A Touch of Nostalgia as Refugee Camp Closes |
By Karl Vick
BLACE, Macedonia, July 10 –– Of all the emotions that have swept across the muddy plain of the refugee camps here since the first ethnic Albanians trudged through the mountain passes in March, the unlikeliest may be the hollow feeling that blew in on a chill wind today as the camp known as Stenkovic One officially closed.
"Lonely," said Papa Diop, a project manager for Catholic Relief Services, the aid agency that ran the camp for the United Nations, back when 30,000 people called it home. "We've been here three or four weeks and it's still very lonely."
"They started leaving when we arrived," said assistant camp manager Oliver Jakuloski, another relative newcomer.
"We didn't take it personally," Diop said, and smiled.
When it was steadily swelling with bereft families arriving on swollen feet or overcrowded farm wagons, Stenkovic grew into a signature image of the Kosovo crisis. Albania had more refugees, but ethnic Albanians were welcome in their homeland.
In Macedonia, a new country balancing a mix of nationalities, the tens of thousands of Kosovo refugees were not allowed to disperse. They were herded first onto this airfield beside the main road. Police posted guards. The U.N. High Commissioner for Refugees pitched tents. And when the plain filled, a second camp was set up a few hundred yards away, a camp that crept up the foothills toward the border: Stenkovic Two.
But One remained the main event.
"It was . . . not theater, but an enormous performance of media," said Carmen Reinholz of the German Red Cross, which was boxing up the last of its medical gear this morning. Forklifts hoisted strong black boxes trimmed in steel. Nurses swept off stretchers beside a set of shelves, hand-lettered in red, "Vein Catheter" and "Chest Drainage."
"The whole hospital is in there [in the black boxes] for the next disaster, somewhere in the world," Reinholz said. But there may never be another disaster that gets as much attention as this one.
"It had never happened before," she said. "All forms of celebrity came to this camp: Hillary Clinton, Bill Clinton, Kofi Annan," the U.N. secretary general. Reinholz pointed to a field of heavy gravel 100 yards away, the helipad where British Prime Minister Tony Blair set down.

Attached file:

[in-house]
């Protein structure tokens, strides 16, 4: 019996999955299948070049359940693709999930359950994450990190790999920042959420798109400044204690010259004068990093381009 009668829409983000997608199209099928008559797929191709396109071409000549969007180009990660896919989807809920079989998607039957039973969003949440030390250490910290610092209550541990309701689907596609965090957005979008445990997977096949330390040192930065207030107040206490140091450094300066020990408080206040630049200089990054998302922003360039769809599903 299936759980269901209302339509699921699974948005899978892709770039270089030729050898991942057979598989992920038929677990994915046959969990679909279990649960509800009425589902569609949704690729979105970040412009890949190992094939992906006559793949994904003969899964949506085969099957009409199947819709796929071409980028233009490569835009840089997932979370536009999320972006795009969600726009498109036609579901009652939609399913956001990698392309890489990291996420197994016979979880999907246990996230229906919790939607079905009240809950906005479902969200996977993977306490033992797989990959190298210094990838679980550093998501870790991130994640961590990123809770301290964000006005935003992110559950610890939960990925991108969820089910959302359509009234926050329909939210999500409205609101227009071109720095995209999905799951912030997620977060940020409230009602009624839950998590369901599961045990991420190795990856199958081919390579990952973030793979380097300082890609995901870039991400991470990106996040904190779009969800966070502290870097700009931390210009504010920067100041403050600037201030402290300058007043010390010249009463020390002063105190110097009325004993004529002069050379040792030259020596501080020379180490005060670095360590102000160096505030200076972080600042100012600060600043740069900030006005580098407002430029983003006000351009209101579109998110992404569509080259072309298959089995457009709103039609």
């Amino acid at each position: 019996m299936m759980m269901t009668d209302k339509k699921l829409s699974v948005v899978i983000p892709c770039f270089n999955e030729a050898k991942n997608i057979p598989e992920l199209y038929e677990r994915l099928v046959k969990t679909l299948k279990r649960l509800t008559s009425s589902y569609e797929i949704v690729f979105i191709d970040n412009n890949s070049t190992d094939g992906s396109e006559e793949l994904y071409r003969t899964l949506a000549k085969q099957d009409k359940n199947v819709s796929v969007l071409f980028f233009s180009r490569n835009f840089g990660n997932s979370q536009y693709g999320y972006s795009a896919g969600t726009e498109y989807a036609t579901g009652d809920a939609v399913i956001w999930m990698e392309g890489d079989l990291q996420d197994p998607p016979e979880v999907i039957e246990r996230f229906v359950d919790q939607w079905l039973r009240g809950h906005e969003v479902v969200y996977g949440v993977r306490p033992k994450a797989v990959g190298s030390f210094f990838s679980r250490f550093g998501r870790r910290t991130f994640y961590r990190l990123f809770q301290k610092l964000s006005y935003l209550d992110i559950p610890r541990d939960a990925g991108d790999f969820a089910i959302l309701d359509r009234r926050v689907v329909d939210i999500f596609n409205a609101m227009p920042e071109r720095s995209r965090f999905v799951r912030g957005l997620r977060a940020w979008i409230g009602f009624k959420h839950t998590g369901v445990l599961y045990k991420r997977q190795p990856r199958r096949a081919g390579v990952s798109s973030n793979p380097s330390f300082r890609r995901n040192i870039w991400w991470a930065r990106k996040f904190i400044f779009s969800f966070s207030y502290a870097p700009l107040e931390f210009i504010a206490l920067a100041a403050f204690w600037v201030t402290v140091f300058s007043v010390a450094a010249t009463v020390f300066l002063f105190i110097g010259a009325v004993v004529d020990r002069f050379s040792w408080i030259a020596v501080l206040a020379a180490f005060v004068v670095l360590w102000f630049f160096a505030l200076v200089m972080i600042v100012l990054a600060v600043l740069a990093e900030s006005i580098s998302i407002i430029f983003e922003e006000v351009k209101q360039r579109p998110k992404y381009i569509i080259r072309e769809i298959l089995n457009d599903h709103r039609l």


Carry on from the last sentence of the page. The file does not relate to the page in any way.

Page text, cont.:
She said, "They would certainly not show up in Sierra Leone," where a peace accord was signed this week ending a brutal eight-year war.
The last of the refugees were moved out a week ago, bused either to smaller camps in Macedonia or back to Kosovo. Some carried along the gray tents to serve as their homes while they rebuild houses shelled or burned by the Serbian forces that forced them out.
In their wake, the field that once held a small, teeming city -- divided by streets and drainage gutters, the tents numbered like real houses -- looked like the National Mall on the morning of July 5.
On the near side of a barbed wire fence, a bulldozer stirred up old, heavy smells. Beyond it lay a Balkan meadow as it should be in high summer: thistles, wildflowers and freshly baled hay. Beyond that were the last neat lines of refugee tents.
Stenkovic Two, pop. 3,800 and fading fast.
By midweek, the last of the refugees will be gone, said Robert Allen, who runs the camp for CARE. Stenkovic Two will then be renovated. "Upgrade is the word," he said. "Go from a four-star to a five-star." Tents will be spread out and space added to ensure the next wave of refugees the 4.2 square yards of space per refugee preferred by the U.N. refugee agency, rather than the 1.2 square yards the ethnic Albanians made do with.
The new arrivals "most likely will be of a different ethnic group than the refugees already here," Allen said, putting it diplomatically. Gypsies are the U.N. agency's latest problem population, left behind by the Serbs who deserted Kosovo and despised by ethnic Albanians who say they helped Serbs burn and loot their homes.
"It's the ending of all this," said Skender Krasniqi, an ethnic Albanian waiting out the drizzle under a plastic awning. "We have two ways now, either go to America or they will make us go back."
To Kosovo, he means. Most of those remaining have been back, seen their houses in ashes, and returned. They idle in their tents or mill in common areas and talk about the good old days of the Stenkovic camps.
There is real nostalgia for the days when their camp was crowded with 23,000 people, down the road from a camp with 30,000.
New arrivals showed up every day with news from Kosovo, or with relatives feared dead. In the mud streets, the sound of children playing was so loud you sometimes had to shout.
"It was good," Krasniqi said. "They took very good care of us."
© 1999 The Washington Post Company